A primer on Doctor of Philosophy (PhD / DPhil)

As part of this multi-part article, we present information necessary to know all about PhD / Doctorate Degree

Guidance
Phd activities

Doctor of Philosophy (PhD or DPhil) is awarded to a research scholar at the conclusion of independent, self-directed research degree supported by one or more supervisors. The recipient of such a degree will then be qualified to use Dr. as a suffix to her/his name. Today, Doctor of Philosophy is awarded through structured PhD / DPhil Research Programs by Universities in almost all fields of study ranging from Arts, Humanities, Sciences, Engineering and Technology, Business Studies, Medicine / Health Care, Mathematics, Fine Arts, Music, Theatre, Instruments & Acoustic Studies, and so on.

Did you know? 

According to Keith Allan Noble (1994), the first doctoral degree was awarded in medieval Paris around 1150. The doctorate of philosophy developed in Germany as the terminal teacher's credential in the 17th century (circa 1652).

PhD is generally open to those who have completed their Master's Degree and takes anything between 3 to 7 years of research. In India, generally, one needs to pass the GATE exam to qualify for a PhD in engineering and NET for a PhD in sciences. Firther Institution of Eminence (IoEs) and Deemed Universities are at liberty to conduct their own eligibility / aptitude exams. For Example, VIT has Doctoral Research programs for which it conducts VIT Research Entrance Examination (VITREE).

The research scholar (the term for those pursuing their PhD) has to engage in the following stated activities as part of the mission to be awarded a PhD Degree at the end of it:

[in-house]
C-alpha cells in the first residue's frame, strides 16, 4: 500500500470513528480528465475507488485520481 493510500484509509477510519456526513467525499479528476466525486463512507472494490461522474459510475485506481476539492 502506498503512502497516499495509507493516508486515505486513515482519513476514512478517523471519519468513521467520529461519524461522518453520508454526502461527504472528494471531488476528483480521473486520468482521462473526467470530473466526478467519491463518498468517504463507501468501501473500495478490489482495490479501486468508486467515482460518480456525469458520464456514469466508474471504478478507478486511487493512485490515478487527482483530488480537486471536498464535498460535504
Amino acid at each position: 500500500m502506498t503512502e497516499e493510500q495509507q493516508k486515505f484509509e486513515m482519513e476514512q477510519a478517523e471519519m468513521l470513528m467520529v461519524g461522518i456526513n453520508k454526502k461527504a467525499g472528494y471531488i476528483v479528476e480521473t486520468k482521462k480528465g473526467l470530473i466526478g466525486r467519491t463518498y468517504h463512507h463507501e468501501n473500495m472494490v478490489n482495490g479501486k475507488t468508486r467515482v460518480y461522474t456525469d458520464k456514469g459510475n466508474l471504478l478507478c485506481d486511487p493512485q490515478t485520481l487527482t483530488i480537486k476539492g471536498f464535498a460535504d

Research Scholar's High Level Activity Frame

It takes at least 3 years of original research work under the supervision and guidance of the research guide(s). The primary objective of the PhD degrees is to prepare the next generation of scientists, academics and researchers.

Dwelling a little into the medieval and ancient history of both the Western and Eastern / Indian Subcontinent respectively lends an interesting trajectory of the evolution of the education systems. In the universities of Medieval Europe, the study was organized in four faculties: The basic faculty of Arts, and three higher faculties: Theology, Medicine and Law. All of these faculties awarded intermediate degree as a bachelor degree and for the final degree, master and doctor terms were used. Going further earlier from Medieval to ancient times, for instance in India, according to Bharath Gyan's research by DK Hari and DK Hema Hari establishes the presence of a system of education spanning the basic Pathashala and Gurukula to the Mahavidyalaya and Vishva Mahavidyalaya for higher learning. The intricate mesh that has covered every nook and corner of what is now the Indian Subcontinent. Courses in every discipline of study classified under Agni Sthan (Department of Fire Rituals and Worship - Modern day equivalent being Agama Patashala where duties, processes, procedures and systems of conduct are imparted), Brahma Sthan (Department of Veda - Modern day equivalent being Choir), Vishnu Sthan (Department of Raja Niti and Artha Niti - Governance & Economics), Mahendra Sthan (Department of Military Training - Modern day equivalent being Defense Academies), Karthikeya Sthan (Department of Military Strategy Training - modern day equivalent being Strategic Studies), Soma Sthan (Department of Botany - modern day equivalent being Pharmacology), Vivastha Sthan (Department of Astronomy - modern day equivalent being Meteorology, Observatory), Garuda Sthan (Department of Transportation - modern day equivalent being Logistics).